Larry - whose real name was Bernard but he became known by his nickname after a teacher labelled him "happy Larry" at school - was also renowned for his passion for rugby league and rugby union and was a much-loved teacher at St Anselm's School which later became St Augustine of Canterbury RC High School.
During his teaching training at Hopwood Hall College he spent a year working at a school in France where he learned to speak fluent French.
He coached Oldham's schoolboy rugby league team for many years and became a useful translator for visiting French teams.
His son Daniel said: "My dad will be missed dearly by all the family.
"He had numerous interests and passions, a notable one being rugby, league and union, where he needed no invitation to share an encyclopaedic knowledge of players past and present.
"However, it was music that stimulated him most, filling a void and enabling him to combine his love of storytelling and poetry.
"We would like to think he will live on in his songs, songs that will hopefully be enjoyed by generations to come, in the folk way."
Larry also leaves wife Nadia and children Joseph, Stephen, Ruth and Luke and grandchildren Anya, Oliver, Freya and Iris.
A funeral mass will be led by Father Eugene Dolan at St Edward's Church, Lees, on Wednesday, June 8, at 10am.
The Oldham Tinkers are going ahead with a performance at Oldham Coliseum on Saturday.
Reporter: Gillian Potts
Date online: 02 June 2016
This article was featured in the Oldham Evening Chronicle.
Reporter: MARTYN TORR
Date online: 18 March 2014
Martyn meets... the fabulous Oldham Tinkers
FIRST the good news: The Oldham Tinkers and are alive and well and rehearsing for a sell-out concert at the Coliseum in April.
April 9, to be exact — I promised to be in the audience and buy the guys a pint after the show, so I hope I can get tickets.
When I say “the guys”, I mean Gerry Kearns and John Howarth, still singing together 49 years on — and Dave Howard, who has been the third Tinker for 20 years (prior to which he was the band’s sound engineer).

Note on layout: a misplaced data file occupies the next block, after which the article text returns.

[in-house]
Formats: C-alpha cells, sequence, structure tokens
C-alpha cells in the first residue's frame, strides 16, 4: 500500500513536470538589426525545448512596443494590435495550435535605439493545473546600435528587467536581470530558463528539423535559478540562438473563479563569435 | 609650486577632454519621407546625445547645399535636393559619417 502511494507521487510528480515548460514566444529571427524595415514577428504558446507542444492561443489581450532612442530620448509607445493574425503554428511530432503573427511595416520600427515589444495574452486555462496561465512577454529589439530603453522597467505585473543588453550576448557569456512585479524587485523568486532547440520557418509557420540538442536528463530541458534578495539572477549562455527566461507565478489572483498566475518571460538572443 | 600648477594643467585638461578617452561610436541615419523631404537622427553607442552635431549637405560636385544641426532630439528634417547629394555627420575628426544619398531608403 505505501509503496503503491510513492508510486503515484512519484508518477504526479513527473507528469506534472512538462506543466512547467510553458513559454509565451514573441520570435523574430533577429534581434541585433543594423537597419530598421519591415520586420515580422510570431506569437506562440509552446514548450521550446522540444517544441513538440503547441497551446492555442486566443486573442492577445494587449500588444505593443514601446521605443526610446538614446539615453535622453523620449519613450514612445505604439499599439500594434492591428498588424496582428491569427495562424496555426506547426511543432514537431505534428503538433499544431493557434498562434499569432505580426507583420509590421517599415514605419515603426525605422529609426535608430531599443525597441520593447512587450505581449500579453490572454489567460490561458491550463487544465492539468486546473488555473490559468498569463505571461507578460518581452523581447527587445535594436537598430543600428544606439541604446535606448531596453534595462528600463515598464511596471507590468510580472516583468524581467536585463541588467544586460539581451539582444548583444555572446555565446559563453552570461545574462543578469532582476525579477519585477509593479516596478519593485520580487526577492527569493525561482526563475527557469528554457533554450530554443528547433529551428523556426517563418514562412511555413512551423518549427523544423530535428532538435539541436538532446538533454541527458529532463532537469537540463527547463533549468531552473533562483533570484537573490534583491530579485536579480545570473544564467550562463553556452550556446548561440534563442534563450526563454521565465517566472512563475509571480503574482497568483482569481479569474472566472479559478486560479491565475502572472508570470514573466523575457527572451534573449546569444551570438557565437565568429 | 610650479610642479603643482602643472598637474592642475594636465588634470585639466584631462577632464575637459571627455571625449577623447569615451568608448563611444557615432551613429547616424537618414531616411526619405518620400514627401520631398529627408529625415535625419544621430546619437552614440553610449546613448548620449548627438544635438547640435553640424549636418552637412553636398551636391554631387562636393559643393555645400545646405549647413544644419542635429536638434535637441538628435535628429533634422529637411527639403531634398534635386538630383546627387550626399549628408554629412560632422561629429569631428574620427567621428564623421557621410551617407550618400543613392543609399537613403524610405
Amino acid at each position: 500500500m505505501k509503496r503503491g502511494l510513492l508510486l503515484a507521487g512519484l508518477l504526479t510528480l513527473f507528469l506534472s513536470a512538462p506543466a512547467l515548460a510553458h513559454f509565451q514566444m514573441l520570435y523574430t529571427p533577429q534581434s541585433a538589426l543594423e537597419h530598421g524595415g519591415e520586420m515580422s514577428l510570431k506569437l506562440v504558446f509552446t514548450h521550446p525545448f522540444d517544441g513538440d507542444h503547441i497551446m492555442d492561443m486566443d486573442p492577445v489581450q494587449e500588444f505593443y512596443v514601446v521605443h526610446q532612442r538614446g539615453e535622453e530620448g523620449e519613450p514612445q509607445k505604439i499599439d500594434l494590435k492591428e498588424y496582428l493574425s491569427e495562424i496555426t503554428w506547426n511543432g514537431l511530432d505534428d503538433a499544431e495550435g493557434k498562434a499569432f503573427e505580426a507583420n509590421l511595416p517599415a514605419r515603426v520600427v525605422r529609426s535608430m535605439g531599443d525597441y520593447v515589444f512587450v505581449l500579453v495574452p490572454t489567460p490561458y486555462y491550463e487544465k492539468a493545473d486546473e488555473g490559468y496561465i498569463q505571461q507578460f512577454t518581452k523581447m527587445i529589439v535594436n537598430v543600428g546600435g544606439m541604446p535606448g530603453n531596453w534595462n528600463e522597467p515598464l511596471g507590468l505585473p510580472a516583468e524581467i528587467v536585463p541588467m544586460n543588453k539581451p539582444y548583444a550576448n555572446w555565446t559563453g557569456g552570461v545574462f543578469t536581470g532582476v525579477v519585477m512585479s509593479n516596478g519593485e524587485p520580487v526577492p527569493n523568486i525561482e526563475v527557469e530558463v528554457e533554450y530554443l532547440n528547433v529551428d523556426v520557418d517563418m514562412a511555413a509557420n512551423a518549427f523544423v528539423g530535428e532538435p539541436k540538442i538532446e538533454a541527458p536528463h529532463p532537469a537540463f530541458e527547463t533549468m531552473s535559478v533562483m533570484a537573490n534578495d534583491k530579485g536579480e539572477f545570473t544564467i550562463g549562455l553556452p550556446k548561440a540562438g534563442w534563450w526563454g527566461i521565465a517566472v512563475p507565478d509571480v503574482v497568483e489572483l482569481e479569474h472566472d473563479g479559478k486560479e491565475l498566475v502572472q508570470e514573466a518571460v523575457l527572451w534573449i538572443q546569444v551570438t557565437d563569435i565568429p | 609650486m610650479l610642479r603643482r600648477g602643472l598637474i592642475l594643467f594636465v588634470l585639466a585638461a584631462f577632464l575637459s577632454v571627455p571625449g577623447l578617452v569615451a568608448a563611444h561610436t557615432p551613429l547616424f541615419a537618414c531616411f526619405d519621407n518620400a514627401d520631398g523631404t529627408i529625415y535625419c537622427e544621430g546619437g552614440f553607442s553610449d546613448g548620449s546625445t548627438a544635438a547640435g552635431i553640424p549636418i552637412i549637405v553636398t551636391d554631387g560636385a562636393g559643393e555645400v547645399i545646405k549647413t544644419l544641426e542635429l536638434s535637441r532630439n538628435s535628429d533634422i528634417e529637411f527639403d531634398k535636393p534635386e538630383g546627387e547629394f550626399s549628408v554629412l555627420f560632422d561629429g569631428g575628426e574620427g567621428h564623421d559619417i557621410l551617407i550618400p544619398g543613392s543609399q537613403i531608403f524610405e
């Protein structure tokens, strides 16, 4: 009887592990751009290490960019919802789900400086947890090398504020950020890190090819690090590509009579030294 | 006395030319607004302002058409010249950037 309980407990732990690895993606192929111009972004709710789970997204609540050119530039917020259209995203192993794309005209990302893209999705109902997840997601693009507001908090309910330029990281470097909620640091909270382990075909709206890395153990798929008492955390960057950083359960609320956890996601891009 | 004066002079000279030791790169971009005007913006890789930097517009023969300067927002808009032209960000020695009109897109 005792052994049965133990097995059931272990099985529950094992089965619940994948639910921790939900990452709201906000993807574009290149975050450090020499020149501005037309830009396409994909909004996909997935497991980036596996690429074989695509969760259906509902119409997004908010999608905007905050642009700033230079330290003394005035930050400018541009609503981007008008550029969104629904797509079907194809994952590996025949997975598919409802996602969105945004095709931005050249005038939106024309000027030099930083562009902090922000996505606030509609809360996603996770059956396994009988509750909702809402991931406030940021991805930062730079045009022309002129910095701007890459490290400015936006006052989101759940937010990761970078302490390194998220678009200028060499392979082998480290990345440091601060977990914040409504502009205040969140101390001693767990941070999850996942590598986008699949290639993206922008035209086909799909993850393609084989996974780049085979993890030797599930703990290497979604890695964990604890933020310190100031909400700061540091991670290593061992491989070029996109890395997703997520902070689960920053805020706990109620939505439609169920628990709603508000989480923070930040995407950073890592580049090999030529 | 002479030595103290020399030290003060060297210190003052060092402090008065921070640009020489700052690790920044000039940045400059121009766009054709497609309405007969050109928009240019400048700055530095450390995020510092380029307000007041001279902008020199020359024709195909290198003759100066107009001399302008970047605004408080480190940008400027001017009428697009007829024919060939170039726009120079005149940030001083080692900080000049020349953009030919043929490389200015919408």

An accomplished mandolin player in his own right, Dave stepped in when Larry Kearns, Gerry’s brother and one of the original Tinkers, had to take a lesser role after surgery restricted his ability to play - but not his creative juices, which continue to flow.
In fact Larry wrote most of the original lyrics to the classic Tinker songs; music that has underpinned the act for decades.
And now the other good news: the boys are planning a jubilee concert next year, to mark their 50 years together. That will be something special, though they don’t know where it will happen.
I suggested the Bridgewater Hall in Manchester - a fitting venue that would highlight their unique talents. I think my idea fell on deaf ears. They were very polite, though...
We were chatting in the bar at the Waggon in Uppermill about the life and times of an Oldham institution.
This was the first time I had spoken to any of them, though I have often watched them perform and delighted in the sheer joy of their shows. I suspect after a couple of hours of chat I had merely scratched the surface. Someone ought to chronicle their life and times.
The facts: three lads from Oldham (okay, John is 70 and Gerry 67) — because they remain impish and mischievous on and off stage. They are what they are, talented, amusing and exceptional company.
They chuckle at memories, their faces creased in genuine smiles as they recount the times they would rush out to sing every night, before families and commitments got in the way.